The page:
The 1st SLA 3D Printed Violin is Clearly Awesome

3D printing offers a great deal of possibility for the world of music, from custom instruments at a reasonable price to completely new forms of music.  And, while the first 3D printed violin from 3D Varius doesn’t necessarily take advantage of the technology to create new sounds, its construction from clear resin via the SLA printing process does demonstrate a simplified manufacturing process and just how beautiful an instrument can be when made with 3D printing.

Modeled after the real Stradivarius violin and designed by Laurent Bernadac, 3D Varius’s first violin, named Pauline, is 3D printed in one single piece, streamlining the manufacturing process into a single step, after the CAD file was created.  Once Bernadac had conceived of the design with pen and paper, the designer, also a violinist, took to CATIA V5 to create the 3D model. The idea was to keep the violin light and optimally tailored to the musician’s movements, while ensuring that sound traveled well through the structure and the strings had the proper resistance.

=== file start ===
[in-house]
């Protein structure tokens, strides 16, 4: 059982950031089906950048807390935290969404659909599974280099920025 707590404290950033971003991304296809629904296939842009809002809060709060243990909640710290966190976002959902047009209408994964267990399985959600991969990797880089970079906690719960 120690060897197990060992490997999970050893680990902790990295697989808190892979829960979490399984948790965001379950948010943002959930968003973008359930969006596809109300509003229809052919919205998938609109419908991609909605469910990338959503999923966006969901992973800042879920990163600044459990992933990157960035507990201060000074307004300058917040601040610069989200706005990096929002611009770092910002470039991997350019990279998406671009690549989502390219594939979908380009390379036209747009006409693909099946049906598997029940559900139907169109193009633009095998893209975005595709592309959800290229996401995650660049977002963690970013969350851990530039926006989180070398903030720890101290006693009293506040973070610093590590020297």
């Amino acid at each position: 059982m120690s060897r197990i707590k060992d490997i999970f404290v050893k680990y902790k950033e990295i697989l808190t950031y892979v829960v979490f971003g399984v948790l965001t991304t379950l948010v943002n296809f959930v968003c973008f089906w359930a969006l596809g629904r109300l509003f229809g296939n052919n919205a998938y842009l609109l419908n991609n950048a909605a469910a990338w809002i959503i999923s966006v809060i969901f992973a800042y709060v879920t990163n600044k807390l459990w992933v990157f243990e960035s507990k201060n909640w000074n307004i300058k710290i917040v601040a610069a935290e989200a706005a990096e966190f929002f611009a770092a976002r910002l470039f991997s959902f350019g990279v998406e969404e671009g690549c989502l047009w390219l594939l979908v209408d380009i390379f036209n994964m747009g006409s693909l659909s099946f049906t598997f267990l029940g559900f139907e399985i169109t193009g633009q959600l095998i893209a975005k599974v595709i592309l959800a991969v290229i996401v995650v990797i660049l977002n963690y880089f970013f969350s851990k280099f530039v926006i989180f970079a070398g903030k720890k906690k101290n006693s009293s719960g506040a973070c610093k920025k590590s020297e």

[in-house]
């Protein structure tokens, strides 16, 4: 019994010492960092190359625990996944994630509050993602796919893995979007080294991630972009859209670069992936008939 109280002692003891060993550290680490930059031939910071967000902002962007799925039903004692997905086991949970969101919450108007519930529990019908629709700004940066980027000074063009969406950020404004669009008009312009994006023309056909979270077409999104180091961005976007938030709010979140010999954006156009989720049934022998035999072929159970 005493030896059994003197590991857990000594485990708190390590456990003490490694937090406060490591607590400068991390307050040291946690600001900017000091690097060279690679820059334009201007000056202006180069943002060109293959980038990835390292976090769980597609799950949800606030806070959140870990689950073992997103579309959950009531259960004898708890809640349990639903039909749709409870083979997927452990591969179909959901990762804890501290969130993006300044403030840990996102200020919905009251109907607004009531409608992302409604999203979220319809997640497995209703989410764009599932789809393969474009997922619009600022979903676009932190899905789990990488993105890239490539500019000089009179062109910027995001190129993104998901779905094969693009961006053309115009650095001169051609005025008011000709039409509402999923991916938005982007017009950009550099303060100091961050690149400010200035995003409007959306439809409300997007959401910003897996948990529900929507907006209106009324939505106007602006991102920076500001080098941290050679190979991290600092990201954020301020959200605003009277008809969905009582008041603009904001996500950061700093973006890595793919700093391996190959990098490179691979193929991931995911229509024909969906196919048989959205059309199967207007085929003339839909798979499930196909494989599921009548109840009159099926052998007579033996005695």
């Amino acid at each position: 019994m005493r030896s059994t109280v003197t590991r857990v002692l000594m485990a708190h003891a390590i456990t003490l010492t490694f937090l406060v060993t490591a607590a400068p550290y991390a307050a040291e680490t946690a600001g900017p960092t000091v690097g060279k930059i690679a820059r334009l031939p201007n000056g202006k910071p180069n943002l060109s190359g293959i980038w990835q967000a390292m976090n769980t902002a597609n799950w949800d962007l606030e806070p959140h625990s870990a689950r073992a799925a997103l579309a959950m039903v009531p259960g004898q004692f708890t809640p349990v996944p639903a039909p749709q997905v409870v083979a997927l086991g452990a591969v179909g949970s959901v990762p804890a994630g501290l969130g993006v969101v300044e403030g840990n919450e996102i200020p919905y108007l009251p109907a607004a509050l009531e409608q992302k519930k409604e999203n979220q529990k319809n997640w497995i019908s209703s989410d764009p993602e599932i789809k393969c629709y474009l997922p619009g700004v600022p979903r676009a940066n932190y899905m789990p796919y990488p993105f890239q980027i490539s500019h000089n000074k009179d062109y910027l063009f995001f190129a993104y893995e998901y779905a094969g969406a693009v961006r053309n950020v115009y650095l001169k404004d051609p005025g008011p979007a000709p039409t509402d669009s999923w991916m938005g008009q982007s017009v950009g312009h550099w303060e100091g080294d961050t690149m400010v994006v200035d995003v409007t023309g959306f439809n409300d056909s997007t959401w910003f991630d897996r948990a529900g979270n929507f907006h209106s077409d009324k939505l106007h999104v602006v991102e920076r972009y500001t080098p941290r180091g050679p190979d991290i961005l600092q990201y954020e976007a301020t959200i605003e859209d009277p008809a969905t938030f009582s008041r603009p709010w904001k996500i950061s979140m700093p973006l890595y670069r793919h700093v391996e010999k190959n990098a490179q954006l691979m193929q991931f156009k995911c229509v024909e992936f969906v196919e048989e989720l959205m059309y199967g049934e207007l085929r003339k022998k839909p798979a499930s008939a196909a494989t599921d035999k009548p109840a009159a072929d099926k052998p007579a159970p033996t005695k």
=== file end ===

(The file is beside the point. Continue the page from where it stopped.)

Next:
Next the instrument was 3D printed on a 3D Systems stereolithography machine, before being post-processed, with support structures removed and the print cleaned. Pauline then underwent UV polymerization, meant to prolong the life of the instrument due to the gradual degradation of SLA prints exposed to the elements. Finally, the print was sanded and the non-printed elements attached. The result, as you can see and hear below, is pretty awesome.

Given the fact that this instrument is named Pauline and labeled “Number 1”, I suspect this is only the first of more instruments to come from 3D Varius.